Distant gravitational wave event gets noticed

Local UTRGV astronomer Richard Camuccio enthralled students in Ashley Saenz’s after-school astronomy club last week as he shared data and information about one of the most powerful gamma-ray burst explosions ever recorded, Gamma-Ray Burst GRB221009A. This record-shattering event, which was first detected on October 9, 2022 by orbiting X-ray and gamma-ray telescopes, occurred 2.4 billion light-years from Earth and was likely triggered by a supernova explosion giving birth to a black hole. There is a great deal of excitement about detecting this event because little is understood about them, and of course, inquiring people want to know. Teens who are totally excited about science were bombarding Camuccio with astute probing questions not usually seen in a regular classroom.

Astronomers are no longer glued to the gigantic telescope in a remote observatory somewhere. The UTRGV program exploring space using LiGo and gravitational wave studies has been providing important support to cutting-edge science internationally for many years under the guidance of Mario Diaz, PhD, who has headed the Physics & Astronomy program for many productive years.

October is winding down; I am sure you are noticing evidence of this in the lengths of the shadows cast by yourself as you walk out the door to head to work each day. The sun may not be shining directly in your eyes now as you drive the east/west streets and highways because our star is slowly edging along the horizon as it appears to rise and set. The sun is appearing a few degrees south of east as it rises and a few degrees south of west as it sets, meaning a lower arc across the sky and also lower at its zenith at midday. If we lived close to the Arctic circle, we would lose sight of the sun entirely within a few more weeks for many months. Conversely if we were in Antarctica the sun would not set for weeks.

Have you managed to glimpse one of the stray Orionid or Taurid meteors this week? Ambient light from almost everywhere seriously diminishes our opportunities for really enjoying meteor showers. But it is possible to catch a glimpse once in a while. Do make some opportunities to spot one. The probability of glimpsing a fireball increases during meteor showers, so don’t be discouraged. I remember driving home up McAllen Road one night and waiting at a stop light a beautiful blue-green fireball streaked across the southern sky just above the tree line as I looked out the windshield waiting for the green light.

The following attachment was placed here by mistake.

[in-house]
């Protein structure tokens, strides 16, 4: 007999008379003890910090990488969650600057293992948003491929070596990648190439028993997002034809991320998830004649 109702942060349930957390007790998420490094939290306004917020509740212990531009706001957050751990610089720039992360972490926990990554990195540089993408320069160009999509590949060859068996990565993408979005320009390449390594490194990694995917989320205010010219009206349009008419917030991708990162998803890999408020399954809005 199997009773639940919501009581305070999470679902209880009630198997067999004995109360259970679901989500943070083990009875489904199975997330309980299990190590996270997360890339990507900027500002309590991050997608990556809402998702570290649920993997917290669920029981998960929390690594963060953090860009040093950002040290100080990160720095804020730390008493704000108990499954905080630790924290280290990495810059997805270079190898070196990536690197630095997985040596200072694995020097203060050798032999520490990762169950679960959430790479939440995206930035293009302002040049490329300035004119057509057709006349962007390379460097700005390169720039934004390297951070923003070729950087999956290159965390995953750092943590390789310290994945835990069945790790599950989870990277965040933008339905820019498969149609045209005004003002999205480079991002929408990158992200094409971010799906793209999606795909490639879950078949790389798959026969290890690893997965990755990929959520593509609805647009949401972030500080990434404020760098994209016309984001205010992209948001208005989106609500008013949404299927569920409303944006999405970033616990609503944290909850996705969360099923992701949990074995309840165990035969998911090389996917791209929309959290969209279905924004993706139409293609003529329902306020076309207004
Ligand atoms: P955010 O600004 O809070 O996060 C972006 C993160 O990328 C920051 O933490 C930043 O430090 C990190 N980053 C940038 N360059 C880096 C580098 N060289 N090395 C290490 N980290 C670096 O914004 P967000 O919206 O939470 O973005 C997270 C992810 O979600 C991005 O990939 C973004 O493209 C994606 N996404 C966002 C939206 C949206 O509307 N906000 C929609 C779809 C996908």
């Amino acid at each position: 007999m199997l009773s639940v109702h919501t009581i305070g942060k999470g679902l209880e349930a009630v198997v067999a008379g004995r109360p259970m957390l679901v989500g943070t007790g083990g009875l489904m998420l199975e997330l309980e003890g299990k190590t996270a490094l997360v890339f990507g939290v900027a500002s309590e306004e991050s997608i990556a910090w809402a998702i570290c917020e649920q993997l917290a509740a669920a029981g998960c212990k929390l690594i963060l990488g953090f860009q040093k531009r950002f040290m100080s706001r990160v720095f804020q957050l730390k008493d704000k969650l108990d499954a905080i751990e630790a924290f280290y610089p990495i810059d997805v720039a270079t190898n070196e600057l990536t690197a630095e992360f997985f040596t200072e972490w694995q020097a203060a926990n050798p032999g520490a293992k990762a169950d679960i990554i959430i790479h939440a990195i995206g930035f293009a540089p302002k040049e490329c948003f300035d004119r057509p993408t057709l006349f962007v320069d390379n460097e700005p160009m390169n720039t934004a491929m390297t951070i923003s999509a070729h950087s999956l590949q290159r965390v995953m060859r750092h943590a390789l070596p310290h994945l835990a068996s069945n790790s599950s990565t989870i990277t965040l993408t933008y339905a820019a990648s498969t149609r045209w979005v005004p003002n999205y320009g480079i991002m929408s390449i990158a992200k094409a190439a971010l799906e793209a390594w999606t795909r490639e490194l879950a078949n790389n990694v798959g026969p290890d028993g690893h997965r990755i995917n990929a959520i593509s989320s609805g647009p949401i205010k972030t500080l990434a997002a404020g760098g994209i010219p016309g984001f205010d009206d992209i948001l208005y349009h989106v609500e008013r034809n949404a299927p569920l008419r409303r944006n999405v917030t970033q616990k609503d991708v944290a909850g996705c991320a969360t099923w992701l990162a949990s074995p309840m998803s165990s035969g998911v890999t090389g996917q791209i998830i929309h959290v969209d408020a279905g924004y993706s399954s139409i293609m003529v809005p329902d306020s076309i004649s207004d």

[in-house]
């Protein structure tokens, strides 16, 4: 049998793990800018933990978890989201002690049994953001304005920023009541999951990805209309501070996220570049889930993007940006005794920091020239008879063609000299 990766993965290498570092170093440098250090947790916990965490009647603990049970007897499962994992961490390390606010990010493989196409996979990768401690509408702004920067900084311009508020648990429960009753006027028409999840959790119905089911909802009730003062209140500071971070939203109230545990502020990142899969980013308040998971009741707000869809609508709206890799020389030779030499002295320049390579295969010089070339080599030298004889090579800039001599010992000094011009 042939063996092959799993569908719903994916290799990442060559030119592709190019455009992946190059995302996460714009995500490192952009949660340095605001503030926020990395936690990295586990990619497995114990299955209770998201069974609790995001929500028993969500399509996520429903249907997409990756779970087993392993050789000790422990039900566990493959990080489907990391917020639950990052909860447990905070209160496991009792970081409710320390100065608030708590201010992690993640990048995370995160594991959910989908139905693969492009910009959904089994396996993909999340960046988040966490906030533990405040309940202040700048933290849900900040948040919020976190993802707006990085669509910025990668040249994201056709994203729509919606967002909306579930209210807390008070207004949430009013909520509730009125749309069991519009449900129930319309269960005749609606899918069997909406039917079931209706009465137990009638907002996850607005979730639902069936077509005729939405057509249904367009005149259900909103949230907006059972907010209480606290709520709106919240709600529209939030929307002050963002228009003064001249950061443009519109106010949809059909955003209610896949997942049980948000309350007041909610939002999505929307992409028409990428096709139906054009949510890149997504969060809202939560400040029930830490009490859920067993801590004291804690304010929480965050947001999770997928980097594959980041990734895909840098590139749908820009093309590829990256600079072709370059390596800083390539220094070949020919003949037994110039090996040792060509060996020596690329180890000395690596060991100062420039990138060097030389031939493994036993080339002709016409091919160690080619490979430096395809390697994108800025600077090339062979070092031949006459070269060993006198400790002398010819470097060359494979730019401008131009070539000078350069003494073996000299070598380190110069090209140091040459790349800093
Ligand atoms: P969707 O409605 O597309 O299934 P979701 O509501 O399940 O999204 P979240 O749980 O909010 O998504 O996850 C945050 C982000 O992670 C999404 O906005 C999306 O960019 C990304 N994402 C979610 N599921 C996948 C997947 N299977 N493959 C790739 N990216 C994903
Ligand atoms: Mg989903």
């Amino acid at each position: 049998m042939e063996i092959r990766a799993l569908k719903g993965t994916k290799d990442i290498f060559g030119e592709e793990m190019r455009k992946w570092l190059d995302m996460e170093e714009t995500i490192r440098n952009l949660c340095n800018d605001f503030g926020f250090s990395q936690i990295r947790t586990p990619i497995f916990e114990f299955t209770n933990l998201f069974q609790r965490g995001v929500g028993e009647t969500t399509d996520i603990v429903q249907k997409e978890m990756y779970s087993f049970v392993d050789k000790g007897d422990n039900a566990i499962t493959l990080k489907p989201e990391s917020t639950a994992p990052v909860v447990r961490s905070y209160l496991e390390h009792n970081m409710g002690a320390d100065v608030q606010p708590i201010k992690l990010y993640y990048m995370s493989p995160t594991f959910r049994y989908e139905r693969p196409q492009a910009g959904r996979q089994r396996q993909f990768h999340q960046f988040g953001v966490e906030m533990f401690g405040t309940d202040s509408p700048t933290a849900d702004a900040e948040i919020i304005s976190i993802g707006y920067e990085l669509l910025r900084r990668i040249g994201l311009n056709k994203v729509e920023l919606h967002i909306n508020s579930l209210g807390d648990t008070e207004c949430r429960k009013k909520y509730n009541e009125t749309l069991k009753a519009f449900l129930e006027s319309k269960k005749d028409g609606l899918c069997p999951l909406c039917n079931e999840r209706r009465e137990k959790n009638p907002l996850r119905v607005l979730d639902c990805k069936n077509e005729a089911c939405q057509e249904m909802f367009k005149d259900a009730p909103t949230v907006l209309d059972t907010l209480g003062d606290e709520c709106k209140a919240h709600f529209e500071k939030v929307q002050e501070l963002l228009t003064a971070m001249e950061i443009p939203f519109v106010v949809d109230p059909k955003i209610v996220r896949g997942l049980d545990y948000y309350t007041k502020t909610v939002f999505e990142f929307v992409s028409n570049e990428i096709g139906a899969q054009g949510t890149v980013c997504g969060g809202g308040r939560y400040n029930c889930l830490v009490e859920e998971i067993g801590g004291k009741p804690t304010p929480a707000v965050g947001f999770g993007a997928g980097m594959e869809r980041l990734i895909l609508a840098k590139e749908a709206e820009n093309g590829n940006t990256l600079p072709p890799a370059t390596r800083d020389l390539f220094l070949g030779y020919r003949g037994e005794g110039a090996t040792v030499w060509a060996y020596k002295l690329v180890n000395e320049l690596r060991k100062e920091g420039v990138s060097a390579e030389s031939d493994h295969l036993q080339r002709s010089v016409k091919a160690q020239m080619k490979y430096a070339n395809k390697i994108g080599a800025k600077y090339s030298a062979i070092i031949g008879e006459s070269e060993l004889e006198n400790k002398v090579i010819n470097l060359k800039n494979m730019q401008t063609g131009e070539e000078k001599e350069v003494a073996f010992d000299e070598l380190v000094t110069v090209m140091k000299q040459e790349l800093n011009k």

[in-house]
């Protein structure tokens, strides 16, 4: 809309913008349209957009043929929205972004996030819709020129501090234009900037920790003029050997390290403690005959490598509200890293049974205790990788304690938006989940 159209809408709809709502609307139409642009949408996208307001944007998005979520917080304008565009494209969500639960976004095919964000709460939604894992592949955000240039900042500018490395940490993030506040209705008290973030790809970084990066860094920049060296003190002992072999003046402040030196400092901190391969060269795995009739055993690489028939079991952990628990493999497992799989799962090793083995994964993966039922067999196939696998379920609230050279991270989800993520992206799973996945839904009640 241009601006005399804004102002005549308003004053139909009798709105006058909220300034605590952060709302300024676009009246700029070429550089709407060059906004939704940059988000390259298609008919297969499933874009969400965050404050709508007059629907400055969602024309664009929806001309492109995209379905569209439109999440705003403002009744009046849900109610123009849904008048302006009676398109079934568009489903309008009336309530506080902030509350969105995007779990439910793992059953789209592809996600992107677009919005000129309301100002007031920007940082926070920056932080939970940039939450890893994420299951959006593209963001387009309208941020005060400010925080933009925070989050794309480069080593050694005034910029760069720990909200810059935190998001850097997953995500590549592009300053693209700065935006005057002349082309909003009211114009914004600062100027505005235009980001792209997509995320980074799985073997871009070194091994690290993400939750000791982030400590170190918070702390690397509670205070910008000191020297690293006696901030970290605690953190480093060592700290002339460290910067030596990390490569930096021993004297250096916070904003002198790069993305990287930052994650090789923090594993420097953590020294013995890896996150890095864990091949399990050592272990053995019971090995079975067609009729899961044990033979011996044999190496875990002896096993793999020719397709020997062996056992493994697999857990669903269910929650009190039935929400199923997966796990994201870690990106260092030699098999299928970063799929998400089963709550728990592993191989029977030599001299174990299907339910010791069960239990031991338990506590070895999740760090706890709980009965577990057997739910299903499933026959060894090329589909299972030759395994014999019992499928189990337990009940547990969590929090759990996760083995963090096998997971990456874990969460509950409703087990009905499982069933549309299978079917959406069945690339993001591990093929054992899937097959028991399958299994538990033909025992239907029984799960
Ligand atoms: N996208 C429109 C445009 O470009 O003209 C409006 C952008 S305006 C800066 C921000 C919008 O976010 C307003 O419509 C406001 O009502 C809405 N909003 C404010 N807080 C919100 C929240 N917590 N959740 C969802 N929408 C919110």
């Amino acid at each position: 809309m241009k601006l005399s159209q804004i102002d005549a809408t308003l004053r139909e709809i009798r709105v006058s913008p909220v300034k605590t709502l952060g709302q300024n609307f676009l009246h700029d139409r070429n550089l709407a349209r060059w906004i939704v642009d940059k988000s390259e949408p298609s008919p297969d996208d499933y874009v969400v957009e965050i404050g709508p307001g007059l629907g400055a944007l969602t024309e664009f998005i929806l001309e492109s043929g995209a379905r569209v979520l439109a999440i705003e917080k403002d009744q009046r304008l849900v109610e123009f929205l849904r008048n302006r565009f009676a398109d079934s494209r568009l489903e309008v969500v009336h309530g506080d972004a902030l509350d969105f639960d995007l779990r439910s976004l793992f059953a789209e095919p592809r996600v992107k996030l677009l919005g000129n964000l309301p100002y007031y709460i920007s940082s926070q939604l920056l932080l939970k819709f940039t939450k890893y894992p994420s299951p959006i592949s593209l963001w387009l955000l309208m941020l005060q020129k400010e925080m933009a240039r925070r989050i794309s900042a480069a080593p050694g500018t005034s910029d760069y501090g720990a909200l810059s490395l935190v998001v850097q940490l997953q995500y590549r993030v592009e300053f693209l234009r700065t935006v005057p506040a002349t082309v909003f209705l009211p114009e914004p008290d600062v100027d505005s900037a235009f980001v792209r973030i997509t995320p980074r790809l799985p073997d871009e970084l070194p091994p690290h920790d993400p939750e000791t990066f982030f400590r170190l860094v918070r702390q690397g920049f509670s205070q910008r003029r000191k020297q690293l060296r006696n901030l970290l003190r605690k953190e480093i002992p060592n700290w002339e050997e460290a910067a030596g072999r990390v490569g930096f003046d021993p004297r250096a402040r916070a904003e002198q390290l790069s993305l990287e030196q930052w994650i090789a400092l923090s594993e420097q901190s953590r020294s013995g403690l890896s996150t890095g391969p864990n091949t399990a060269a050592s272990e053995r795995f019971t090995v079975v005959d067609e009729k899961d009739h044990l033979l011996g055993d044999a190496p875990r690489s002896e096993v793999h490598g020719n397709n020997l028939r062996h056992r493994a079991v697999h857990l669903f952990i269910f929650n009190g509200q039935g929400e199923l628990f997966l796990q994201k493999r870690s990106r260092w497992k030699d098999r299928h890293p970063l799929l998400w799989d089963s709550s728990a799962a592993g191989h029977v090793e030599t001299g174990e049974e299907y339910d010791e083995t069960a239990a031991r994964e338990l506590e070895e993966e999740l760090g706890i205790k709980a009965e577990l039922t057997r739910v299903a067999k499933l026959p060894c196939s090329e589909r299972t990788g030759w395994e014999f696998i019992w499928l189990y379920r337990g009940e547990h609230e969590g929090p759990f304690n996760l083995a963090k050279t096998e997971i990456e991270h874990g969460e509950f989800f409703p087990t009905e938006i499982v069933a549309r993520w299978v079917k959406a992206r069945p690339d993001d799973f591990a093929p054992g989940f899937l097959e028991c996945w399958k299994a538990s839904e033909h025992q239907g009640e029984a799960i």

Between due east and northeast and high in the sky you may be in a dark enough site to see the W of Cassiopeia. To her lower right are the stars coming off the Great Square of Pegasus that are part of her daughter Andromeda. Adjacent to Andromeda is Perseus who is coming to rescue her. So what?

Well, there is a particular star in Perseus named Algol that draws excitement from dedicated sky watchers because of its behavior. Algol, also called the demon star, changes its brightness every 68 hours and 46 minutes and it is a triple star. That’s what. Surprise. https://www.youtube.com/watch?v=Z4Mkr7c-bHU If you look at this video and wonder about Pickering, HIS report was based on detailed work by Henrietta Swan Leavitt who dedicated her life to studying variable stars. https://www.aavso.org/henrietta-leavitt-%E2%80%93-celebrating-forgotten-astronomer. Pickering was the director of the Harvard University Observatory. Ms. Leavitt was one of the women “computers” hired to count specks on glass plates for a pitiful wage, just because they loved learning more about the stars, and they were considered “less” worthy of a man’s wage at that time. What marvelous they did. You might enjoy reading about their discoveries in Dava Sobel’s book The Glass Universe.